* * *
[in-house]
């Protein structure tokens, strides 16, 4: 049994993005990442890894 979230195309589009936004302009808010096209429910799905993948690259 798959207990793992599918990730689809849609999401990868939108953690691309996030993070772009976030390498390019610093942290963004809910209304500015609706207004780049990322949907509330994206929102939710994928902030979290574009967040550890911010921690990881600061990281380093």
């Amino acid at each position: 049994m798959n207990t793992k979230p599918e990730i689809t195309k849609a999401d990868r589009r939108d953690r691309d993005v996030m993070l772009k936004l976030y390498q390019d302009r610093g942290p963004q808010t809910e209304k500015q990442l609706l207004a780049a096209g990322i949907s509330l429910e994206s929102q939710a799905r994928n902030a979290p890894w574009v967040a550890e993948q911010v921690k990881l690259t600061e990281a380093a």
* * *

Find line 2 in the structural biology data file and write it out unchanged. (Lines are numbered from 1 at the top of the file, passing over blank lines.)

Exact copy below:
């Protein structure tokens, strides 16, 4: 049994993005990442890894 979230195309589009936004302009808010096209429910799905993948690259 798959207990793992599918990730689809849609999401990868939108953690691309996030993070772009976030390498390019610093942290963004809910209304500015609706207004780049990322949907509330994206929102939710994928902030979290574009967040550890911010921690990881600061990281380093």